[3] The London Gazette did run advertisements for wine that appears to not be condemned such as that of Nathaniel Wood.  The London Gazette. Publication date:19 December 1710 Issue:4785Page:2. URL:
[4] Advertisement. (1710). The Lucubrations of Isaac Bickerstaff, Esq., (267) Retrieved from and Classified ads .  Daily Courant (London, England), Saturday, December 23, 1710; Issue 2861.
[5] Advertisement. (1710). The Daily Courant, (2863) Retrieved from
[6] This parcel is not to be confused with the claret from the two prize ships captured by Captain Daniel Nastell of Gurnsey that appears in the London Gazette on December 30, 1710.  We know they are separate parcels because they simultaneously appear in the Tatler on December 23, 1710.  See: The London Gazette. Publication date:30 December 1710 Issue:4790Page:2 and Classified ads . Tatler (1709) (London, England), December 23, 1710 – December 26, 1710; Issue 268.
[7] Advertisement. (1711). The Spectator (1711), (199) Retrieved from
[8] The London Gazette. Publication date:17 May 1712 Issue:5006Page:2. URL:
[9] Advertisement. (1716). The Daily Courant, (4581) Retrieved from
[10] Advertisement. (1712). The Spectator (1711), (281) Retrieved from
[11] Advertisement. (1713). Guardian, 1713, (34) Retrieved from
[12] Advertisement. (1717). The Daily Courant, Retrieved from
[13] Advertisement. (1719). The Daily Courant, (5610) Retrieved from
[14] The Diary of Samuel Pepys, Friday 10 April 1663. URL:

As the Crow Flies: Historic Images of “Les Quatre Premiers Grands Crus du Medoc”

June 16, 2014 1 comment

Pierre Aussel published his La Gironde a Vol d’Oiseau Ses Grands Vins et Ses Chateaux in 1865.[0]  This was a comprehensive treatment of the wines and vineyards of the Gironde that included history, production methods, and commerce.   Pierre Aussel then collaborated with Alfred Danflou in producing a second edition of his book.  Together they explored the vineyards and chateaux marveling at both the monumental and picturesque.  They were captivated by the crenellation, turrets, porticoes, and pinnacles such that they wondered why they had never seen photographs of the chateaux in a gallery.  They decided to capture “ces monuments ancients et moderns de notre viticulture national” as photographic art.  This effort was manifested in the first edition of Les Grands Crus Bordelais which was published in 1866 and focused on 15 of the first and second growth wines.[1]  The second edition was published one year later in an attempt to be complete.[2]  This edition spanned two volumes which covered the first, second, third, and fourth growths as well as Sauternes.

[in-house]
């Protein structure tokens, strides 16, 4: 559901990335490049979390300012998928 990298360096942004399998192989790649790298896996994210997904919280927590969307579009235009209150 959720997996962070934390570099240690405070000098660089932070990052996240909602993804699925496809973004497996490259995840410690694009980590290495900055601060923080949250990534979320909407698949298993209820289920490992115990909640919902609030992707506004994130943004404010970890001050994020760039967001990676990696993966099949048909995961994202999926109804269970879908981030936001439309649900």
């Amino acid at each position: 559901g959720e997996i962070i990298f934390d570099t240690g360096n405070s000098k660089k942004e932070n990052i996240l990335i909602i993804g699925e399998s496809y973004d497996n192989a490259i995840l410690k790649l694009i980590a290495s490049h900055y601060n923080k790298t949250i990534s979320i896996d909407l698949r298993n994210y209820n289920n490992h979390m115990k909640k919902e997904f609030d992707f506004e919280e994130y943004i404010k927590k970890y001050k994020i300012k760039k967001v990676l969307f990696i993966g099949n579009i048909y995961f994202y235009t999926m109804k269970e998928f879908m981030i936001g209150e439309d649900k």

I have included images of the four first growths from both editions for comparison.   The photographs that appear in the first edition are more casual.  That of Chateau-Lafitte contains a road in the foreground where a horse and cart are stopped on the side.  The driver has turned his head to watch the photographer.  The photograph of Chateau Margaux was taken outside the gate and is slightly angled, leaving the sense of being an observer looking in.  The image of Chateau Haut Brion is of the now uncommon side.  The photographs in the second edition show more studious composition.  The name of Chateau Lafitte changed to Chateau Lafite.  The images are immersive with better perspective such as that of Chateau Latour that may have been taken on a ladder.  Chateau Margaux was photographed within the gate and Chateau Haut Brion now features the famous facade.  Please review the pictures I have included in this post but I strongly recommend you review the archive quality images referenced below.

Chateau-Lafitte a Pauillac

Chateau-Lafitte a Paulliac [1]

Chateau-Lafitte a Pauillac [1]

Chateau-Lafitte a Pauillac [2]

Chateau-Lafite a Pauillac [2]

Chateau-Latour a Pauillac

Chateau-Latour a Pauillac [1]

Chateau-Latour a Pauillac [1]

Chateau-Latour a Pauillac [2]

Chateau-Latour a Pauillac [2]

Chateau-Margaux a Margaux

Chateau-Margaux a Margaux [1]

Chateau-Margaux a Margaux [1]

Chateau-Margaux a Margaux [2]

Chateau-Margaux a Margaux [2]

Chateau Haut Brion a Pessac

Chateau Haut Brion a Pessac [1]

Chateau Haut Brion a Pessac [1]

Chateau Haut Brion a Pessac [2]

Chateau Haut Brion a Pessac [2]

[0] Aussel, . La Gironde a Vol d’Oiseau. 1865. URL:
[1] Danflou, Alred. Les Grands Crus Bordelais.  1866.  Gallica Bibliotheque Numerique. URL:
[2] Danflou, Alred. Les Grands Crus Bordelais.  Premiere Part.  1867.  Gallica Bibliotheque Numerique. URL:

Chateau Haut-Brion, Available in the United States for 250 Years